“Social Darwinism” means almost as many things as there are people who have written on it; but this paper takes it to be a generic term for theories of human social development and maintenance which are in some way inspired by biological evolutionary theories—this “inspiration” could take the form of seeing human sociality as a straight extension of the animal (and perhaps plant) domain, or it could involve some sort of analogy. In discussion of the roots of social Darwinism two names invariably appear—that of Charles Darwin himself, obviously, and that of Herbert Spencer. Here, however is the end of agreement. Who was the more important and influential, divides scholars right down the middle; as also do the questions of who really came first and whether their doctrines were essentially the same.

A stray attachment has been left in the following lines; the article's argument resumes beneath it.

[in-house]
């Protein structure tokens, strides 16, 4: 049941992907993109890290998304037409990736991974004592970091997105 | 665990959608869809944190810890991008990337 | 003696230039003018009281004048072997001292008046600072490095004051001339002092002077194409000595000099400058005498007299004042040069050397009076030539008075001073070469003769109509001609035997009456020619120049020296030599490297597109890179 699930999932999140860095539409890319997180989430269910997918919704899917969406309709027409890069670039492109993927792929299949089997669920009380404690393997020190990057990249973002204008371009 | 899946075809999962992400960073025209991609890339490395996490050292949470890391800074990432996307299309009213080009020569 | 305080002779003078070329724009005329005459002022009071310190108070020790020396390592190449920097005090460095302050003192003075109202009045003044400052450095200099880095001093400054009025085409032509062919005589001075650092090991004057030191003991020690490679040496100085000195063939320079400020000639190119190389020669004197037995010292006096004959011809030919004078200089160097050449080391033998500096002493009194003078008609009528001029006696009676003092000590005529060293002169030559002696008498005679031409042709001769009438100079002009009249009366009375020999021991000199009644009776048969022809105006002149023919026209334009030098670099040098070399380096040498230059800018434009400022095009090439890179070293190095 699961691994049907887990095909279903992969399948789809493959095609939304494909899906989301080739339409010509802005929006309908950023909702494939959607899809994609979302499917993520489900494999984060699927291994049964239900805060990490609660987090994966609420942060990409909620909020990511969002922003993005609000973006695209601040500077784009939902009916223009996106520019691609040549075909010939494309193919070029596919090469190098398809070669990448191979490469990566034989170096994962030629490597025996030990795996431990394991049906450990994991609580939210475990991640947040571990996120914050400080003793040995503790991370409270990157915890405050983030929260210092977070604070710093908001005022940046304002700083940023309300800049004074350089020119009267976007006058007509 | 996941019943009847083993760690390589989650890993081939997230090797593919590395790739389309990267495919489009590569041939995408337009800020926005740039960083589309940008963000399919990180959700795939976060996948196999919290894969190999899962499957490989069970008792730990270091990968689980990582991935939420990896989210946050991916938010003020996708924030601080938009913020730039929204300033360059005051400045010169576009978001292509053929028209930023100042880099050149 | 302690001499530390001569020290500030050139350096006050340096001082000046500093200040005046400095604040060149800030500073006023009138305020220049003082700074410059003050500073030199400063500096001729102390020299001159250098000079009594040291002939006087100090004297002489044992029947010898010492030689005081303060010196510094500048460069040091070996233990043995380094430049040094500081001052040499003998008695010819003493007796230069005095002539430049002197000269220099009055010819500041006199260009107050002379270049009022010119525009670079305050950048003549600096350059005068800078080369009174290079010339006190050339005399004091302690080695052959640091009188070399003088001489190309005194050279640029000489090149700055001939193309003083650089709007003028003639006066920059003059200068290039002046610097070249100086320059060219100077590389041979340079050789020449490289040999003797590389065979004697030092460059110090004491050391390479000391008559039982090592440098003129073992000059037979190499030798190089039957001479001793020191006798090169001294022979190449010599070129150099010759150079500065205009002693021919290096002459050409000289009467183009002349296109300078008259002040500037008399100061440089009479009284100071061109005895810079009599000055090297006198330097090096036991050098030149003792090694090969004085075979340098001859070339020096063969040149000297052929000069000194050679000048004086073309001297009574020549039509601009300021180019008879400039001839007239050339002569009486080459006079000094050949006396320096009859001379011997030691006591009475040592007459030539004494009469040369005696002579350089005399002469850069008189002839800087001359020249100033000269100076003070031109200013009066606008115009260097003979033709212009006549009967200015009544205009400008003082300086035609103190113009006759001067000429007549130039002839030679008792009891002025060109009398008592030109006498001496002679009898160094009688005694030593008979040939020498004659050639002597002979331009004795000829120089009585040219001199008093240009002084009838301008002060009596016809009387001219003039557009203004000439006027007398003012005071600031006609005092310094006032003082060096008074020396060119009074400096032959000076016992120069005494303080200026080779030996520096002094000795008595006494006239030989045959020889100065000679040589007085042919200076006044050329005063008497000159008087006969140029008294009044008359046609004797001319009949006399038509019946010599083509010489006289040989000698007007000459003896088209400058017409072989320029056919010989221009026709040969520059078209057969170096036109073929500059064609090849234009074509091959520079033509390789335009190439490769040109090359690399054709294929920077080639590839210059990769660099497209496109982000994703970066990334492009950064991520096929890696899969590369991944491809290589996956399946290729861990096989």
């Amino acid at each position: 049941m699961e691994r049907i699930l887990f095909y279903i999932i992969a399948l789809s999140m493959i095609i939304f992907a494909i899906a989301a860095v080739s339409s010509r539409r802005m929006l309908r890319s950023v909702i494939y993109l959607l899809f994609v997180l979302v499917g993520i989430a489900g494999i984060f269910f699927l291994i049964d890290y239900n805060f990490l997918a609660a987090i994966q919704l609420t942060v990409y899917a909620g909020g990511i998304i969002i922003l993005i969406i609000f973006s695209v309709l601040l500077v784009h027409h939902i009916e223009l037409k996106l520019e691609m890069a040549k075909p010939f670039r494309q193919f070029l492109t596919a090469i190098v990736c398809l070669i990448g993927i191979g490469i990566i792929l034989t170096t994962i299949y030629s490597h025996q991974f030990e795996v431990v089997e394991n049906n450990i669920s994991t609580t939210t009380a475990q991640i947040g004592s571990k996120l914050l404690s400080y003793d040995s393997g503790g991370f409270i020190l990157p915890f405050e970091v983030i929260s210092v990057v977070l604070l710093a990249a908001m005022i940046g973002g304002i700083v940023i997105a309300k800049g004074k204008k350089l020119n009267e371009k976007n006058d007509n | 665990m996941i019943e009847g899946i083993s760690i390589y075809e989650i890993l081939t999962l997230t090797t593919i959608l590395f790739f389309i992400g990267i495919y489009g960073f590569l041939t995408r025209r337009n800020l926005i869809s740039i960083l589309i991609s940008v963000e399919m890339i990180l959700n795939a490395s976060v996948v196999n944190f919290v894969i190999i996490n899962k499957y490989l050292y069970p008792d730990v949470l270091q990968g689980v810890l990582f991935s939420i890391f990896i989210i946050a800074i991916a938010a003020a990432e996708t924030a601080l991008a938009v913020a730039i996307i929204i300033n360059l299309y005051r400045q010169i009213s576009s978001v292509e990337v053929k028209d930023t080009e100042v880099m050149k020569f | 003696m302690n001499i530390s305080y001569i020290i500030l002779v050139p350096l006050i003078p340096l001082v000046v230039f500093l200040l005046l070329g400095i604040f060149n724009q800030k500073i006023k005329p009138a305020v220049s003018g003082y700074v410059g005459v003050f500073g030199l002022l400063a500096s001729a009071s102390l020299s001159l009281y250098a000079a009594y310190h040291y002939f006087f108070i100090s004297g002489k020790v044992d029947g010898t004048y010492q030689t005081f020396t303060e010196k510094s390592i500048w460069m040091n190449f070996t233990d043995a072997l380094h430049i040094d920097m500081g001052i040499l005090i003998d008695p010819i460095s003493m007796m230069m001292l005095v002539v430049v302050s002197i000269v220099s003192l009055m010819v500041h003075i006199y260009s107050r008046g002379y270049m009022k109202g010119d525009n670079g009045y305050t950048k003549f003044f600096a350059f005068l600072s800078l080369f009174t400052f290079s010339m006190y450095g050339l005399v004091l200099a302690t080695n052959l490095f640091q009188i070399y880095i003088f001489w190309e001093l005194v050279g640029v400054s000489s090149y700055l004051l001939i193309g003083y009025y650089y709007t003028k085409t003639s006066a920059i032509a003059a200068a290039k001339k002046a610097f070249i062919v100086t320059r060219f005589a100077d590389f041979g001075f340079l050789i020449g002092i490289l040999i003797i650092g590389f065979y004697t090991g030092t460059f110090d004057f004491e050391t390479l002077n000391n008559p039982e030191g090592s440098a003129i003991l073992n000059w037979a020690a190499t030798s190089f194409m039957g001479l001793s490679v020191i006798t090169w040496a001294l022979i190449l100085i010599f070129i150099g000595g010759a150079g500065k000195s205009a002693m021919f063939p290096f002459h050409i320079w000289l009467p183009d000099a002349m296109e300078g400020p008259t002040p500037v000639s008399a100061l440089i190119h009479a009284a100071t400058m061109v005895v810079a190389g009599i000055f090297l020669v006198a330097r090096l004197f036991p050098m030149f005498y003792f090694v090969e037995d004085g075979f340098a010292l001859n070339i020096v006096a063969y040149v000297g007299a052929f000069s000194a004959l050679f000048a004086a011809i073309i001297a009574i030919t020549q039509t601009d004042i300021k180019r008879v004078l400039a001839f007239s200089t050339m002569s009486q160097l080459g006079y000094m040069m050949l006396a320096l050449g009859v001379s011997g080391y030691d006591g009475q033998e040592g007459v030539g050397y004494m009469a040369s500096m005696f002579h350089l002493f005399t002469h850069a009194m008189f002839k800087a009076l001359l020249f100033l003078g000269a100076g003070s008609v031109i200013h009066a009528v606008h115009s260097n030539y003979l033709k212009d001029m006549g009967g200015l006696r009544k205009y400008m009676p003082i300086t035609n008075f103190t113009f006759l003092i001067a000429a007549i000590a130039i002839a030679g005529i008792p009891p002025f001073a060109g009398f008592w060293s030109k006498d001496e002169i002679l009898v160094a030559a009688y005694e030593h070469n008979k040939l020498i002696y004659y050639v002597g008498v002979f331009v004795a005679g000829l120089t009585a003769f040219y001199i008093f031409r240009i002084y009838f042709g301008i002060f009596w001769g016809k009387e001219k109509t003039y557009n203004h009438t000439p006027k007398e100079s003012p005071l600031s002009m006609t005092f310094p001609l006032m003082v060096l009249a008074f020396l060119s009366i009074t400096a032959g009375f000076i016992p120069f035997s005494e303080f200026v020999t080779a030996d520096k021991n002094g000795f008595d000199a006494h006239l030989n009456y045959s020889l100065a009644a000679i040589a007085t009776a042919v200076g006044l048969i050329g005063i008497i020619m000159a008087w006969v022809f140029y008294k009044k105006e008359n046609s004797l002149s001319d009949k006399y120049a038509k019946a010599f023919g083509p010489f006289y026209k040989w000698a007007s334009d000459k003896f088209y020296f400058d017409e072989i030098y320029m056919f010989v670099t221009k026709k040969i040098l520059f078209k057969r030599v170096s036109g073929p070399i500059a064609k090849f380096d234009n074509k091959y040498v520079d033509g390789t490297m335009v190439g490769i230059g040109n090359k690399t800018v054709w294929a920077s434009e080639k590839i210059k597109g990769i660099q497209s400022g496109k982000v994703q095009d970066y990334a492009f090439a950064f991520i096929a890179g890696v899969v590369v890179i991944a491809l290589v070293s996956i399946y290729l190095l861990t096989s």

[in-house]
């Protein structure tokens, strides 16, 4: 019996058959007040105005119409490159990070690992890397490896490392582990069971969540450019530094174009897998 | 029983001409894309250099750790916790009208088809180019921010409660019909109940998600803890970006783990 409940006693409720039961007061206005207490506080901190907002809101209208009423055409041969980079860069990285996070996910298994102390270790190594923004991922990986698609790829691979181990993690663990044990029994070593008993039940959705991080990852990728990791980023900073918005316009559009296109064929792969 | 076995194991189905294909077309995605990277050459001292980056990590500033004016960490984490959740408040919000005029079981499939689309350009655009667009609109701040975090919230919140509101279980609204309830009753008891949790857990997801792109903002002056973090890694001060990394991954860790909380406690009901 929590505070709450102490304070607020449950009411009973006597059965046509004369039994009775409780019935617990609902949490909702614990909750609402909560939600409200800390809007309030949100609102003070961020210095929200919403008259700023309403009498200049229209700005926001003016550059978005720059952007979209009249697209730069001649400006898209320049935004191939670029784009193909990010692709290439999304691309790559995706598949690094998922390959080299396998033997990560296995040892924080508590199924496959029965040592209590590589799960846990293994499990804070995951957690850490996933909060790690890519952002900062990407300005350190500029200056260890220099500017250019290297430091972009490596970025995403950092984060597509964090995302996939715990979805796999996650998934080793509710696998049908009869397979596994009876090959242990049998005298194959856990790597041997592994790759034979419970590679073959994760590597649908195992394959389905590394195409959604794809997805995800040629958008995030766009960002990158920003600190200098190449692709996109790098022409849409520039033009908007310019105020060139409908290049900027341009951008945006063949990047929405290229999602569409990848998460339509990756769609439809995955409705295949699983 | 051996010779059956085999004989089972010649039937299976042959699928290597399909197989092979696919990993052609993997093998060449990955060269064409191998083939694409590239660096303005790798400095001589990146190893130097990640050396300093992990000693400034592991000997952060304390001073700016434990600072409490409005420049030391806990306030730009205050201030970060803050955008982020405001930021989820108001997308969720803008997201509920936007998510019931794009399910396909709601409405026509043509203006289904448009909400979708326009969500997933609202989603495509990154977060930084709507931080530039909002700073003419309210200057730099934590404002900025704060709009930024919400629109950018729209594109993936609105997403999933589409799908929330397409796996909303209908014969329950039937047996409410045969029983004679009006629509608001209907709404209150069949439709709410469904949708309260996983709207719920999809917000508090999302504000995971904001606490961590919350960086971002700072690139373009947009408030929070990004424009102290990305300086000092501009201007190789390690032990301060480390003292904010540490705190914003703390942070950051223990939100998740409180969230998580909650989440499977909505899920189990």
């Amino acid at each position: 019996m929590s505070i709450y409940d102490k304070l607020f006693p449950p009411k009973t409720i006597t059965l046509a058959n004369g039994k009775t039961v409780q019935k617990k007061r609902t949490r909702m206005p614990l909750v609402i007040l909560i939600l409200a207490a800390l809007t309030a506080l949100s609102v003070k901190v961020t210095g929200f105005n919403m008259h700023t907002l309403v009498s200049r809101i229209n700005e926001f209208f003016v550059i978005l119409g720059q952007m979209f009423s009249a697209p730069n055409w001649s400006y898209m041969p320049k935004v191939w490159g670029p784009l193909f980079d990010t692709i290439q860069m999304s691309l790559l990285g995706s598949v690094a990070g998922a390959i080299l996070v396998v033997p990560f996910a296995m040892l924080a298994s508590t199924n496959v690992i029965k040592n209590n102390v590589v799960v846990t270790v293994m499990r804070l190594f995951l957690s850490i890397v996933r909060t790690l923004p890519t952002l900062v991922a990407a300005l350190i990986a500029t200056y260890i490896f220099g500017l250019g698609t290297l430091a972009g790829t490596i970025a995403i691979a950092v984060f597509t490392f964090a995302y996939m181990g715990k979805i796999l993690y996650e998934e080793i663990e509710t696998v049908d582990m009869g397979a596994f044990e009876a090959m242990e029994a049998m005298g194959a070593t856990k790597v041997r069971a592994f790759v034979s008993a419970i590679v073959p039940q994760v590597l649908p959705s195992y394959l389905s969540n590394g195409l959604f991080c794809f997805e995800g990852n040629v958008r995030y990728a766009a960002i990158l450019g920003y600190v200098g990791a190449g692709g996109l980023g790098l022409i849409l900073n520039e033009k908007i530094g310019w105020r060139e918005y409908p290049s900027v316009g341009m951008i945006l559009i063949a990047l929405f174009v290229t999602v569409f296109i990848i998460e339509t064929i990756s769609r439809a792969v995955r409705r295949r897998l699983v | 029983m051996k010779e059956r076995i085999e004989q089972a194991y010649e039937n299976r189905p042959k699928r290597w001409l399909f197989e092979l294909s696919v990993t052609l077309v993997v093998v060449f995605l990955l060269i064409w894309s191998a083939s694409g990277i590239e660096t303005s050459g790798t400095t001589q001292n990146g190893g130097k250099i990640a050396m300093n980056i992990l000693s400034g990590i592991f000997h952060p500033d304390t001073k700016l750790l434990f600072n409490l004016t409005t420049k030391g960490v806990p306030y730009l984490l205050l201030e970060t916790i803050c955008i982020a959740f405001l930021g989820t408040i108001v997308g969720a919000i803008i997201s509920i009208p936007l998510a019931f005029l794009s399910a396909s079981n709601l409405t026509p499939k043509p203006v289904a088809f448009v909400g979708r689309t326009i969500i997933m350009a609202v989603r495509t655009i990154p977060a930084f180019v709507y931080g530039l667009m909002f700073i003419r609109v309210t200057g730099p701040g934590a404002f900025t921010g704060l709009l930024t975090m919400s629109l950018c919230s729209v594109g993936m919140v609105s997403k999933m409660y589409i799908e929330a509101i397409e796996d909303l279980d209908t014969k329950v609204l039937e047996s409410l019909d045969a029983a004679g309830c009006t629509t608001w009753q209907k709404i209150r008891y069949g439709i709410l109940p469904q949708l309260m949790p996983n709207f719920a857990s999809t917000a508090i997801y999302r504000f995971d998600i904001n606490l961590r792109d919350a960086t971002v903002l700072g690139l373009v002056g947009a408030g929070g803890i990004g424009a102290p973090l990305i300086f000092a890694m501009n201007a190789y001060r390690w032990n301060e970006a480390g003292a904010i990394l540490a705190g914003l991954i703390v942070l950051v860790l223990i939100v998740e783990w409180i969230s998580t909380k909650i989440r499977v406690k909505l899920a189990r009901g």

Because there is so much disagreement, no one has yet adequately argued to precisely the right conclusion. To anticipate, this paper argues that both Darwin and Spencer represent fundamental advances (or, less normatively, shifts beyond) their common major source, Thomas Robert Malthus; and that although there was overlap (and undoubted mutual borrowing) their positions were fundamentally dissimilar. Consequently, a search for the roots of Social Darwinism yields two sources, Darwin and Spencer respectively, and that what came from these sources was different. This essay begins with a brief discussion of Malthus's views, paying special attention to his relevance to social Darwinian lines of thought, considers the views of Spencer and Darwin on human social structures, and concludes by comparing the two thinkers, noting their similarities, but arguing that these are far outweighed by their differences.